Experience shows the following qualities to be the most important:

  Flexibility / tolerance for ambiguity            Motivation
  Low goal / task orientation                      Self reliance
  Open mindedness                                  Strong sense of self
  Non-judgmental attitude                          Tolerance for differences
  Empathy                                          Perceptiveness
  Communicativeness                                Ability to fail
  Flexibility / adaptability                       Sensitivity
  Curiosity                                        Patience
  Sense of humour                                  Energy and good health
  Warmth in human relations

For each of these items listed above, rate yourself as to whether you possess this
skill/trait. 1=low and 5=high.

Total your score. If you have less than 55, this might indicate that you have some
thinking to do and some things to work on in preparation for going abroad.

What are the five skills/traits/qualities, which you think are most important?

Experience has shown that the three most important skills/traits/qualities for people
going abroad to have are:

      Sense of humour
      Low goal / task orientation
      Ability to fail

   Study Abroad: Issues

      The reality is that studying overseas will be more expensive than staying home,
      but it should not be too much more than living off campus in Calgary plus travel
      costs. The cost of one semester abroad will probably be about $7,000 - $9,000 or
      $14,000 for two terms (this includes tuition, supplies, living expenses, travel, and
      personal spending).

      Do you require a Student Loan? U of C study abroad programs allow you to
      remain registered at the U of C and collect awards & loans.

     Do you speak another language? Is it required for the site at which you wish to
     study? There are some sites in non-English-speaking countries with a selection
     of courses that are taught in English. Check out all your options.

     Names and numbers of courses taken at other institutions may or may not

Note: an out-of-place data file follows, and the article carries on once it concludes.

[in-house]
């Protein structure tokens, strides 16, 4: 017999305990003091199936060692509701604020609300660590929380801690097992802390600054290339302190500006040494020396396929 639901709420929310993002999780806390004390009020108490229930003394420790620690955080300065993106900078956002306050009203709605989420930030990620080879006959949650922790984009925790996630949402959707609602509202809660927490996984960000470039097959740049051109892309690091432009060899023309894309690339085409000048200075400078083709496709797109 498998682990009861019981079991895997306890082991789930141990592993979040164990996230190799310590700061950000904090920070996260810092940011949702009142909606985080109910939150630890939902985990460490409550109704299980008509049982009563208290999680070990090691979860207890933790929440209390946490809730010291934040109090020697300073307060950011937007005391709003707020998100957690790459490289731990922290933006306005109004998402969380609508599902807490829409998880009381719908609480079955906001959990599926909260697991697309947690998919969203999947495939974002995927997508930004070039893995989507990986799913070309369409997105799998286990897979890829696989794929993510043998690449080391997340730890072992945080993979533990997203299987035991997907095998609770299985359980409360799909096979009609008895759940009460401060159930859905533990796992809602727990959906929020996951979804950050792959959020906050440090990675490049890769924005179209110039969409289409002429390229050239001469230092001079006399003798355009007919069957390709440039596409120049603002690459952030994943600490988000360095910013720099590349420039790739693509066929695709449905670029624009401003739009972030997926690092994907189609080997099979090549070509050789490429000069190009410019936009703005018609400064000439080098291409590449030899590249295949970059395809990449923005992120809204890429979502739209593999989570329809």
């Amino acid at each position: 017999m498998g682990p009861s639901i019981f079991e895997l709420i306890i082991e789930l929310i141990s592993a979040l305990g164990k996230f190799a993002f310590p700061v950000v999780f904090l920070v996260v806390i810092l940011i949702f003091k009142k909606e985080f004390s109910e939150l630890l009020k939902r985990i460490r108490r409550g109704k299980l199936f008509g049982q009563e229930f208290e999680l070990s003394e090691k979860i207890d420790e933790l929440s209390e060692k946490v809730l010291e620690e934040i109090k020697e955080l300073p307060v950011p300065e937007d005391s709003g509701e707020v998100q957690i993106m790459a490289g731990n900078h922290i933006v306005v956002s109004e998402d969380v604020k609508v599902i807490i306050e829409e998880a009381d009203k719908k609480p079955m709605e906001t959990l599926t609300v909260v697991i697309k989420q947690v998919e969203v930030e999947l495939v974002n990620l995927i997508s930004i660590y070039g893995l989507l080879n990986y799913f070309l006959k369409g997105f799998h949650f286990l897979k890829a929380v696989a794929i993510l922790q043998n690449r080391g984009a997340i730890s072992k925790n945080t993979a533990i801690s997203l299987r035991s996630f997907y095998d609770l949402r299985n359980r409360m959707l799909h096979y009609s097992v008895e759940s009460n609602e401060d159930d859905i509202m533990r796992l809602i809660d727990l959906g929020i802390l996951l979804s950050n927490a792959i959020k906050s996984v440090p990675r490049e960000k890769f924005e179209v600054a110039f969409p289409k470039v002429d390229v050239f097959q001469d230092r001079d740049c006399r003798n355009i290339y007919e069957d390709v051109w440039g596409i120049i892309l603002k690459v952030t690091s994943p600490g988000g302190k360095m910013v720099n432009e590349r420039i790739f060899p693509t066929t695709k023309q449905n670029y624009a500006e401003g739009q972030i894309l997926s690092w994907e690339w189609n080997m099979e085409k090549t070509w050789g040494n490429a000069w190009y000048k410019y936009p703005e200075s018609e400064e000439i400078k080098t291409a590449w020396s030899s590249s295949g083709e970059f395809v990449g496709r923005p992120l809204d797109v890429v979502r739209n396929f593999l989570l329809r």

appear on your U of C transcripts (i.e. Poli363). Instead, transfer courses would
     appear as “Sr. Political Science” – “Credit” or “Pass”. Grades will not appear on
     your U of C transcript either, however if you fail a subject it does appear as a
     “Fail” on the U of C transcript.

      The more “option” courses you have available, the easier it is to receive credit for
      courses taken abroad. Be flexible.

      Grading systems and class expectations abroad may be different from those at
      the U of C. Be open to new methods of teaching and learning. There may be
      differences in the way you interact with professors at foreign institutions and they
      will certainly have their own method of evaluation.

      The U of C normally requires students to complete at least 50% of their degree
      with U of C courses. Please check with your faculty for any specific requirements.
      If you already have transfer courses from another institution, you might have too
      many in total and courses taken abroad would be extra to your degree.

      Most students go abroad during their third or fourth year, although it may be
      possible to go abroad after one year at the U of C. There are some advantages
      to going in your third year as this allows you to return to the U of C and finish any
      program requirements you need. Other students prefer to go abroad in their final
      year after they’ve completed all their required courses, when they can take
      mostly option courses. The choice of when you go should be made after talking
      with an Academic Advisor.

      * Don’t forget to obtain a Letter of Permission BEFORE leaving Calgary. *

   Education Abroad
Education abroad is a term that refers to an overseas experience taken during a
student’s academic program, whether or not they are receiving course credit. This
includes study abroad or overseas work and volunteer experience.

Exchanges            Term Abroad              Credit Travel Study     Other Programs
                     Pay U of C tuition       Pay U of C tuition      Pay tuition and
Pay U of C tuition   and fees as well as      and fees as well as a   fees to host
and fees. Remain     a Program Fee.           Program Fee.            institution at the
registered as a U of Remain registered        Remain registered at    rates assessed by
C student.           at the U of C.           the U of C.             that institution.

Courses taken
abroad are             Classes are U of C     Classes are U of C      Transfer credit
recognized as          courses taught by      courses taught by U     may be awarded
transfer credit        professors at the      of C professors         for completed
courses to a U of C    host institution.      abroad.                 courses.
degree program.
                       U of C course          U of C course names     Students must
Students must          names and grades       and grades appear       have a Letter of
have a Letter of       appear on student      on student              Permission from
Permission from        transcripts.           transcripts.            their Faculty.
their Faculty.
                       China/India are
An individual          group experiences,     A group experience.     An individual
experience but the     travelling with a U    Travel with a           experience.
host university will   of C Academic          professor from the U